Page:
For example, having a whole bunch of consecutive paragraphs just describing the place where your character lives (except in some cases) is boring and unnecessary. Rather than having a character just tell your reader where they are, show it. Make your character feel the cold shadows of buildings watching them as they walk. Have them smell the fresh, grassy breeze of a farmer's field. Then, slowly sprinkle in the setting descriptions through both external and internal dialogue.
4. Background. Another important thing in the beginning of a book that you don't want to dump on your reader is a character's background. As difficult as it can be, I promise you, you do not need to spill every bit of your character's past in the very beginning. It's not good! It's info-dumping, which is generally very frowned upon in the writing world. Instead, slowly reveal your character's past through memories, flashbacks, and dialogue. This was definitely the most painful thing for me as I wrote my first few chapters of Unperfected because I kept feeling like my audience was going to be confused. But, as I kept writing and got to the middle of the book, I got to reveal more and more of my character's past, and things that I mentioned in the beginning finally would make sense to the reader. So try to hold off on info-dumping and focus more on sprinkling.
5. Setting up the story. This is probably the most important function of a book's beginning. As you write your first few chapters and introduce your characters and story world, you should be slowly building the plot and tension. The beginning is where your main character faces a problem of sorts that they spend the rest of the book trying to solve. Let's take The Hunger Games, for example. The beginning chunk of the book (the first three chapters) begins with Katniss in her home, and ends with her and Peeta on the train. If you've read the book, then you know that throughout the first three chapters, the plot builds to set up the story. First, Katniss faces the problem of her sister being chosen in the Reaping. Next, she counters this problem by volunteering in her sister's place, which ultimately adds to the first problem because now Katniss herself must fight in the Hunger Games. By the end of chapter three, Katniss and Peeta are on their way to the Capitol and trying to process the chaos their lives have just become. The beginning of this story builds the plot and sets your character up for the rest of the story, and your beginning should do the same.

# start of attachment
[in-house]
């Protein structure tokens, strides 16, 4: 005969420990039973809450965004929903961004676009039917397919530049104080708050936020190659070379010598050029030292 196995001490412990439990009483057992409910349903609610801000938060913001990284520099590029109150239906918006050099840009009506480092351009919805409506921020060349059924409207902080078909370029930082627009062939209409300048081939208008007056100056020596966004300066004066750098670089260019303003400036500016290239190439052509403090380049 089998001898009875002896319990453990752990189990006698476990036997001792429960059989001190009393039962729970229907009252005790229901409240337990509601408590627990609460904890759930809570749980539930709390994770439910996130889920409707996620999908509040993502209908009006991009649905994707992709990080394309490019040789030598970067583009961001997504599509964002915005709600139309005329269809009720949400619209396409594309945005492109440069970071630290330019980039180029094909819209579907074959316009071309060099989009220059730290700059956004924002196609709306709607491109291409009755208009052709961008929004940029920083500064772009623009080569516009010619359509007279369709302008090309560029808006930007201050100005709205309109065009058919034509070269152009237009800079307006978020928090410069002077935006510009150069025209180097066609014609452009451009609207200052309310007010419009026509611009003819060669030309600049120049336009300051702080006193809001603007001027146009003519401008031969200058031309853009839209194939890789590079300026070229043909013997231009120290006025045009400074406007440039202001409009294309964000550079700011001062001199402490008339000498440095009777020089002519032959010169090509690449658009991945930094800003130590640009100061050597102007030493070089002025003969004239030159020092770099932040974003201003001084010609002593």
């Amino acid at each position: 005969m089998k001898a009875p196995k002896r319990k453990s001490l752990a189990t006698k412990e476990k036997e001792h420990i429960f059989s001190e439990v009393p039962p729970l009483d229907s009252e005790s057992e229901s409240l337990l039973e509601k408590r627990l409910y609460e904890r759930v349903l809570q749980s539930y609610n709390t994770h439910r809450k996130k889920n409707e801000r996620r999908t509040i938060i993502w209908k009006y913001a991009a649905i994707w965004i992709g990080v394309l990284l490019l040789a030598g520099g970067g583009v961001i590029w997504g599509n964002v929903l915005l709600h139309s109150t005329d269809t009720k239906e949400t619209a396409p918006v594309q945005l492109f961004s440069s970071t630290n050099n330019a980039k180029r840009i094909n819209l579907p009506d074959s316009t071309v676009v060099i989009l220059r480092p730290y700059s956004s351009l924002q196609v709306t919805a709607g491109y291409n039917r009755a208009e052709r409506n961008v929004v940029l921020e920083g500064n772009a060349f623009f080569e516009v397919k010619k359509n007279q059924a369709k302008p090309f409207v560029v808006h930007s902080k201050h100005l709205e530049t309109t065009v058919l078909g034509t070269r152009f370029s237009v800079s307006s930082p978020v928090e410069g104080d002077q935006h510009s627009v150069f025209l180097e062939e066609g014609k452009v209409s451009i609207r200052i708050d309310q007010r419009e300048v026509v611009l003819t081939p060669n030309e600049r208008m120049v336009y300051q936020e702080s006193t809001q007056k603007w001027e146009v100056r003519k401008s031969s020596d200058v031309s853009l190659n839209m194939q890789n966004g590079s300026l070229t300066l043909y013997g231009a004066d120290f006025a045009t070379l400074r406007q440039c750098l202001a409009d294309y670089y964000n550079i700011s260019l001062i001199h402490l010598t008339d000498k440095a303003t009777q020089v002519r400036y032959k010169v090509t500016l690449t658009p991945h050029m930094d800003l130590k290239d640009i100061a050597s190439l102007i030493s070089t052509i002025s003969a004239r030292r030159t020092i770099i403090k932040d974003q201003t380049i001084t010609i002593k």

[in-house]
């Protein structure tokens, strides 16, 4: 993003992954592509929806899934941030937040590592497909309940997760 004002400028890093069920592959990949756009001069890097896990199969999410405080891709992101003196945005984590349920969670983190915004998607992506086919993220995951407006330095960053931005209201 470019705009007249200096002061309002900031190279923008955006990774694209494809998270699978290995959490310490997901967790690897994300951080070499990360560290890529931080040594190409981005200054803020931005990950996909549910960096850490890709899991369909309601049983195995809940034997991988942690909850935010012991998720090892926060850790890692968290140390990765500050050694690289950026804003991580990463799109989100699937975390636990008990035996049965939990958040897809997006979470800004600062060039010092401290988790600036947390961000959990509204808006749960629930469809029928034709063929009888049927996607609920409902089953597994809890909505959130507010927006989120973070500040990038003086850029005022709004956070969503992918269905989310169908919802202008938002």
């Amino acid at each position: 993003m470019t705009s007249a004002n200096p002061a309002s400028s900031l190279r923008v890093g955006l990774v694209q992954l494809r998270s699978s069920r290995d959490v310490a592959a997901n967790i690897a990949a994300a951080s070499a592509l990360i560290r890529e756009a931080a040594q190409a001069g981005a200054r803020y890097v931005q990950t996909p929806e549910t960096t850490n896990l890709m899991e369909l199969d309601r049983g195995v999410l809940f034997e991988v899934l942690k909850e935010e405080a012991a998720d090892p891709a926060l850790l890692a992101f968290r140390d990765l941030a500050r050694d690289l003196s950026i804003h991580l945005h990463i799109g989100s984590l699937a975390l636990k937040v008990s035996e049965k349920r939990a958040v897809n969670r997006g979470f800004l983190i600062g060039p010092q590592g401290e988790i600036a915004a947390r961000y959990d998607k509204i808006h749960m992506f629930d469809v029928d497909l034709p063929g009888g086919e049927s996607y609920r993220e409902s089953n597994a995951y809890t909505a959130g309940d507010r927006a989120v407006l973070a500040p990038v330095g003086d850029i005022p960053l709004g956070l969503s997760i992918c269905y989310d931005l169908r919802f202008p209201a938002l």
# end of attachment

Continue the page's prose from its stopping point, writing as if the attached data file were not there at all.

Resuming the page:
And there you have it! I don't know about you, but "beginning" doesn't look like a real word to me anymore. Check back next Tuesday for the third part of the series where I'll talk about the long and bumpy path known as the story's middle.

"Arise, shine, for your light has come, and the glory of the Lord has risen upon you." Isaiah 60:1

2 comments:

  1. As a new writer, I struggled with the beginning. Rather than writing and rewriting, I worked on the subsequent scenes as I saw them in my outline. I am 30% finished and still have no opening line and chapter. A this point do I know what I want the reader to know, not generalities but specifics. Articles like this stress the importance of a beginning hook and character development, letting the reader know the genre, locale, and time frame. My first chapter is slowly coming together and will most likely benefit by more work.

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  2. Thank you so very much for this entire blog, I'm only 14 and working on what I hope to become a novel that I can someday publish, and all of this is helping me work through the first few chapters.